Winnipeg teen calls into question school's 'sexist' dress code

A Winnipeg teen is calling into question what she says is a sexist dress code in place at her school.

'As a feminist, I am outraged,' wrote Sydney Bear, 14, to River East Transcona School Division trustees

Winnipeg teen calls into question schools 'sexist' dress code

8 years ago
Duration 1:06
Featured VideoA Winnipeg teen is calling into question what she says is a sexist dress code in place at her school.

A Winnipeg teen is calling into question what she says is a sexist dress code in place at her school.

Sydney Bear, 14, wrote a four-page letter to River East Transcona School Division trustees after she says she was confronted a number of times by teachers about what she wore to school.

"Boys and girls already have to deal with their insecurities while picking clothes to wear to school. They shouldn't have to be scared of what the administration will think about the clothes that they choose to wear that make them confident and happy," Bear writes in the letter.

"My biggest concern is that this is teaching women to be ashamed of their bodies and [it will] continue teaching young men that it's okay to objectify women."

In the letter, Bear describes feeling embarrassed as teachers ask her to "cover up" as other classmates watch or publicly request to speak to her outside the classroom about her clothing.

Sydney Bear, 14, is calling into question a dress code at her school that she says objectifies young women. (CBC)

Another student, she says, was asked to wear a winter jacket inside to cover the skin that was visible outside of her T-shirt.

Policies related to what students are permitted to wear, she says, are inconsistent; they have diminished her excitement and enthusiasm for school.

"Some of the teachers have said not very nice things to me. In class a few times they've even yelled at me," Bear said on Friday, holding a shirt she has been asked to change out of at school.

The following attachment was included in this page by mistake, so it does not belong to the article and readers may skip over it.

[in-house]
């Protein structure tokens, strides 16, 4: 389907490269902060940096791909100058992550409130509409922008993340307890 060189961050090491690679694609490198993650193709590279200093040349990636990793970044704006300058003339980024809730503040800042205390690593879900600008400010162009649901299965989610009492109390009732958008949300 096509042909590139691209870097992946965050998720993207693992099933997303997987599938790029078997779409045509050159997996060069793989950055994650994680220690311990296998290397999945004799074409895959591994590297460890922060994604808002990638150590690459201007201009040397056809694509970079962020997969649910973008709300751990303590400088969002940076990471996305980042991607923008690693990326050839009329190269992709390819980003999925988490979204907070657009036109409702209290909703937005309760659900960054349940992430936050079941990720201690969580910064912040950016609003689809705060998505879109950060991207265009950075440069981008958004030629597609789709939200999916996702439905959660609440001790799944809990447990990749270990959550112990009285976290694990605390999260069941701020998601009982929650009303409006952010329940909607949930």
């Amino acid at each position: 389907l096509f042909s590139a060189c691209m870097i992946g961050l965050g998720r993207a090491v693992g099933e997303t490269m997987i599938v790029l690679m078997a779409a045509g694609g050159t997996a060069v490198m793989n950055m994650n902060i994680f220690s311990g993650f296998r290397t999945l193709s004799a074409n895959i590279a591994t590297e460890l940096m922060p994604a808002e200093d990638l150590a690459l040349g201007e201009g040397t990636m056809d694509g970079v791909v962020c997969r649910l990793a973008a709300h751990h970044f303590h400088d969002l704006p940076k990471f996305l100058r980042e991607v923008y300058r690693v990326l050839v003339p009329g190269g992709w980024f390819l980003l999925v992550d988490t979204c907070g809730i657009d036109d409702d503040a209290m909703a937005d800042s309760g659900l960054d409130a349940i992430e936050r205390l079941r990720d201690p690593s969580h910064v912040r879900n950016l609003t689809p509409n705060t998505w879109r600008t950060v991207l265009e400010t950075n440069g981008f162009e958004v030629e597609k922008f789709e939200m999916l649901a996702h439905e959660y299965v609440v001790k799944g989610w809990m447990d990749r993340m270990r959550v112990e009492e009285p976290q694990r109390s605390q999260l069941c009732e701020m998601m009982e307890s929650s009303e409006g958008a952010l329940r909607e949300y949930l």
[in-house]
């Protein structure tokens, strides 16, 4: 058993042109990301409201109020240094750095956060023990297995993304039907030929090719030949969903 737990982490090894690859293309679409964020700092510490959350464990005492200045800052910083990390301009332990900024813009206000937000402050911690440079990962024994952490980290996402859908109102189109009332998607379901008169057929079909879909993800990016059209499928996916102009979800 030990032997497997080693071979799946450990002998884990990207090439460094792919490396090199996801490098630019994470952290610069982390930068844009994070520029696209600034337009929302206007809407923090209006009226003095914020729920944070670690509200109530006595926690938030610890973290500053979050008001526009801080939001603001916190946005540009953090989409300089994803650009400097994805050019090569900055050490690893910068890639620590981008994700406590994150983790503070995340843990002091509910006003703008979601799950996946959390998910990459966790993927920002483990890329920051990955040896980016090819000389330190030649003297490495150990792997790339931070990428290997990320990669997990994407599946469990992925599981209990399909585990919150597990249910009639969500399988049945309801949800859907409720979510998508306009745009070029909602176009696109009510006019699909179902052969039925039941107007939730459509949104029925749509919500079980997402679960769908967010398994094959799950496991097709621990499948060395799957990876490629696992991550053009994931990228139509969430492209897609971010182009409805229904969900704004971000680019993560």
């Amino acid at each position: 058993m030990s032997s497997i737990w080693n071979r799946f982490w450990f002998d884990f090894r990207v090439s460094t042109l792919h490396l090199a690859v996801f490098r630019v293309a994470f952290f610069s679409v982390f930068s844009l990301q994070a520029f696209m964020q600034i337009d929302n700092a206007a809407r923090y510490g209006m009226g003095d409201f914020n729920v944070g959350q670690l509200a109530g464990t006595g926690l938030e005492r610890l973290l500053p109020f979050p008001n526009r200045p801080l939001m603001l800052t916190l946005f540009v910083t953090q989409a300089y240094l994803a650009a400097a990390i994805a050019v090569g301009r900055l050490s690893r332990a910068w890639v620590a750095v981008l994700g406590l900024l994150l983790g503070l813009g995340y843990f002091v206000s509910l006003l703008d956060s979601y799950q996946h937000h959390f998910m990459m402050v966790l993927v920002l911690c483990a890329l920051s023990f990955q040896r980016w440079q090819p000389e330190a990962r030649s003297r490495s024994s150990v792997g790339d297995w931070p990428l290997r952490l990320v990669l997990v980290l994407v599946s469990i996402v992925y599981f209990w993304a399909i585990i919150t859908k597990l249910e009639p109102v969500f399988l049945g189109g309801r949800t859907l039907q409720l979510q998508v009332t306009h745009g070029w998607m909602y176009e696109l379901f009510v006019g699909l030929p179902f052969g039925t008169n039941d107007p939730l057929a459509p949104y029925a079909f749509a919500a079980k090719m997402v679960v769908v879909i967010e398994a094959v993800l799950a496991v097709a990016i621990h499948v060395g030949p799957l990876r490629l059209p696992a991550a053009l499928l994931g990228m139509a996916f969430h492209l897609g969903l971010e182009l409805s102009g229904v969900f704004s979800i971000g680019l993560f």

"It's five-finger width," she said, referring to shirt's fabric that covers her shoulder. 

"You can't see my bra strap, and then they told me I need to go change."

'As a feminist, I am outraged'

Bear says boys at her school are not expected to comply with the dress code and that the policies accommodate them.

"Teenage boys with raging hormones will be distracted no matter what," she writes.

"Instead of making it my problem to make it easier for them, let's teach them they need to learn how to control themselves with these distractions."

Plus, she says, the dress code will not make a difference for pubescent boys.

"If you think for one second that covering up my bra strap or my shoulder will stop boys my age from having these inappropriate thoughts, you are dead wrong," Bear writes.

Still, she acknowledges that her perspective may not be a popular one.

"Maybe this won't make the impact I want; maybe society will just categorize me as a troublemaker wanting to dress provocatively. But this is yet another cry from us females to change this; girls around the world trying to fight to change the [objectification] and harassment about women and their bodies."

Both girls and boys have supported her stance at school, she says.

Bear's mother, Tabitha, is proud of her daughter for questioning the policy.

"I just want her to be able to go to school," she said. 

"I don't want them to be worried about the dress code or sitting out of class."

Dress codes are 'fluid,' says superintendent

According to River East Transcona School Division Superintendent Kelly Barkman, the division has one dress code that is enforced differently at each school.

"These dress codes can be fluid," he said. 

"They're usually built with consultations with the staff and with senior levels, for example with the students."

Barkman recommended Bear explore the dress code carefully. Then, he says, she may see that the rules must be respectful of all students.

Bear and her mother have met with her school's principal. Now, she says, they're waiting to meet with school trustees.